The average number of patients with Covid in critical care in hospital in Wales has dropped into single figures for the first time since last summer.

There has been a daily average of nine patients in the last week on critical care or on ventilation with Covid.

It is the lowest total since mid-July.

Wales is set to scrap its remaining Covid restrictions from 28 March, the Welsh government announced last week – the last part of the UK to totally lift its coronavirus rules.

Eight of the Covid patients in critical care on Monday were in Cardiff.

The other one, in the Hywel Dda health board area of mid and west Wales, was being treated primarily for something else.

Nearly 80% of patients with positive tests for Covid in acute beds are in hospital primarily for treatment for another condition, according to Digital Health and Care Wales figures..

In Hywel Dda, there were no Covid patients at all in acute beds who were being treated “actively” for the virus.

Arthritis drug could help save Covid patients – study


A drug used to treat rheumatoid arthritis could help to save the lives of patients with severe Covid, researchers have found, and they say its benefits can be seen even when it is used on top of other medications.

Experts involved in the Randomised Evaluation of Covid-19 Therapy (Recovery) trial say baricitinib, an anti-inflammatory drug taken as a tablet, can reduce the risk of death from severe Covid by about a fifth.

However, they add that when the impact of other medications used alongside the drug are also taken into account, the risk of death could be lowered by well over 50% – although the figure will vary from patient to patient.

“What we have now is a suite of drugs which tackle the immune system at different levels, and slightly different ways, which depending on the patient and their circumstances, and their other illnesses and so on, can be used either alone or in combination and further reduce the risk of death,” said Prof Sir Martin Landray, a joint chief investigator of the trial at the University of Oxford. He said the drugs did not appear to pose undue risks.

Writing in a preprint that has yet to be peer-reviewed, the team report how they looked at outcomes for 4,008 patients hospitalised with Covid between February and December 2021 who were given usual care – which included interventions such as oxygen, the steroid dexamethasone, the arthritis drug tocilizumab, which has to be given intravenously, and the anti-viral drug remdesivir.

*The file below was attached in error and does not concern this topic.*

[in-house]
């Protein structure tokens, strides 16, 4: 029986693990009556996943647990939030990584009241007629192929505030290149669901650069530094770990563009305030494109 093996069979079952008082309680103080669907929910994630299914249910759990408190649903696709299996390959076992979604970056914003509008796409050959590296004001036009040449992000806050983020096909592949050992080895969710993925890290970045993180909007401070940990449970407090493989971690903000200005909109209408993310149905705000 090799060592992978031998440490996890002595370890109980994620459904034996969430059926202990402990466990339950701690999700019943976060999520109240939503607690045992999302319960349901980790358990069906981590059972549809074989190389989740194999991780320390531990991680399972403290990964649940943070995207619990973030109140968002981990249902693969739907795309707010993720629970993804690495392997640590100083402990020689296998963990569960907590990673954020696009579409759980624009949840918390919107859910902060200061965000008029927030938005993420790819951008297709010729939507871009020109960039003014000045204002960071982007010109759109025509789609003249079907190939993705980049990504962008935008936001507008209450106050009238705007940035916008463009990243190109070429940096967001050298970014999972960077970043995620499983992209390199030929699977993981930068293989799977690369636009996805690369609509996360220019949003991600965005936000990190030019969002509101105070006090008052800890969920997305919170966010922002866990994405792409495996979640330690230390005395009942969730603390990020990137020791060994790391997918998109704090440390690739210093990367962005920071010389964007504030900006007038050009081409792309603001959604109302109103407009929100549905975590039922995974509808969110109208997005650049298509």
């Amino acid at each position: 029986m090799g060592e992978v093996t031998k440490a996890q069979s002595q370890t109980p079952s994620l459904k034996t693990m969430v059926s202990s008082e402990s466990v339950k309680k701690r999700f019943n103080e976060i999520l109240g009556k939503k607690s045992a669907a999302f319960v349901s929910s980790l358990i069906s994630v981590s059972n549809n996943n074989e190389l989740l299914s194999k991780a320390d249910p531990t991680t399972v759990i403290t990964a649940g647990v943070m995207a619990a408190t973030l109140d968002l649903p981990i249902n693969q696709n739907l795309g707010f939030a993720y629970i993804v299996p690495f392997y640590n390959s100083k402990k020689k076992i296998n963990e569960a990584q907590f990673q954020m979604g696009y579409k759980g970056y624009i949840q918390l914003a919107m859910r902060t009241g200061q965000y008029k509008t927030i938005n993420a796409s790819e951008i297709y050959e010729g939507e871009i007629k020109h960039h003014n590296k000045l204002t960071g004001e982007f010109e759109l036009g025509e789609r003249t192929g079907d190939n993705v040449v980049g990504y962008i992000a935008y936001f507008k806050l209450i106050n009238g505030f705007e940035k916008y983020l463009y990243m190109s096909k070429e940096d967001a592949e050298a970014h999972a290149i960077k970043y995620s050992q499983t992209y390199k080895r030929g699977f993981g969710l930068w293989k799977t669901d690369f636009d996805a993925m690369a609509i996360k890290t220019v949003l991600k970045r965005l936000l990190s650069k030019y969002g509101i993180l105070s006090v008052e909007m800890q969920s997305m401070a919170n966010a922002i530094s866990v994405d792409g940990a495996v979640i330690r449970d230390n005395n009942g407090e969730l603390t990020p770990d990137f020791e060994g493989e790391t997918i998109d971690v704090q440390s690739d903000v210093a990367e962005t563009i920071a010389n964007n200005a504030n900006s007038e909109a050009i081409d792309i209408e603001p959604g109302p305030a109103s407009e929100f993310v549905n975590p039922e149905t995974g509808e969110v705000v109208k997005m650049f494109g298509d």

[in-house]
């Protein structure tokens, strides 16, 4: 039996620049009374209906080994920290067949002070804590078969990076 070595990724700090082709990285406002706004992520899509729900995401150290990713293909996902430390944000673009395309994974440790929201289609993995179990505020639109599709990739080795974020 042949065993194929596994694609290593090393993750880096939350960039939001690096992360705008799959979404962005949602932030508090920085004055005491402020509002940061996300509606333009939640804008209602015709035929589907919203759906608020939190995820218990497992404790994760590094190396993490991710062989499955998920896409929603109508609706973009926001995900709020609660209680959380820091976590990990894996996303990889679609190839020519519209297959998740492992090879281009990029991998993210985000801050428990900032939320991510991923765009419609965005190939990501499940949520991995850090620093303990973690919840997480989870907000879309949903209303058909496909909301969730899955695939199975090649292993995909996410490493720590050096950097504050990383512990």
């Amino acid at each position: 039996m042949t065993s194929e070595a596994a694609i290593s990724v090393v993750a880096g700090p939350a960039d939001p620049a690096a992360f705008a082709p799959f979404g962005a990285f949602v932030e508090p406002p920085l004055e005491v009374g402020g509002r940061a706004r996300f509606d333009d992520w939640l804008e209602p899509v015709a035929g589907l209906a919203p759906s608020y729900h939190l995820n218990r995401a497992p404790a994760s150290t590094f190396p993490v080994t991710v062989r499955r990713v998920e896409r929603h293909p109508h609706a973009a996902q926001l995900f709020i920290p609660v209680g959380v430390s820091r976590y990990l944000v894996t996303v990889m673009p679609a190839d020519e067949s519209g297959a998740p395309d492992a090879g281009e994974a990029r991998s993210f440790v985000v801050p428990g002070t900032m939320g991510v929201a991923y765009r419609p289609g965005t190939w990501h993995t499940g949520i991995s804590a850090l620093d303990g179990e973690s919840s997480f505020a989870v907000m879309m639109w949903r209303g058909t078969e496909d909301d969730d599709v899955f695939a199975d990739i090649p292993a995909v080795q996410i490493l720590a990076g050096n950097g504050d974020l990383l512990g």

These outcomes were compared with those for 4,148 patients who were given baricitinib for up to 10 days in addition to usual care.

The results reveal 546 patients given usual care died within 28 days of being admitted to hospitaland 513 patients who were also given baricitinib.

“This result was consistent across the very wide range of people we studied, younger people and older people, men and women,” said Landray.

Landray noted that those given bariacitinib were also more likely to be successfully discharged alive within the first 28 days, although the size of the effect was small, and less likely to require mechanical ventilation.

Booster restores vaccine protection lost against omicron, U.K. study finds


Two doses of either the Pfizer-BioNTech or the Moderna Covid-19 vaccines provide minimal protection against symptomatic illness caused by the omicron variant of the coronavirus, but a booster shot was able to restore protection, new research finds.

The study, published Wednesday in the New England Journal of Medicine, found that the Pfizer vaccine’s effectiveness against symptomatic disease plummeted to about 8 percent from about 65 percent six months after the second dose of a primary vaccination series.

The effectiveness of the first two doses of the Moderna vaccine was similarly reduced, falling to about 15 percent from about 71 percent over the same period.

A booster shot of either the Pfizer or the Moderna vaccines increased the protection back to levels seen after two doses, before it starts to wane again after about two months, according to the researchers.

The study, funded by the U.K. Health Security Agency, adds to growing evidence that two doses of the existing Covid vaccines appear to offer little protection against mild illness from the omicron variant, although experts note that the shots still provide strong protection against severe disease and death.

The findings underscore the importance of the booster shot, the authors wrote, adding that third doses provide a “rapid and substantial” increase in protection against both mild and severe illness.

UK Data continues positive downward trend with cases, patients in hospital, ICU and Deaths all down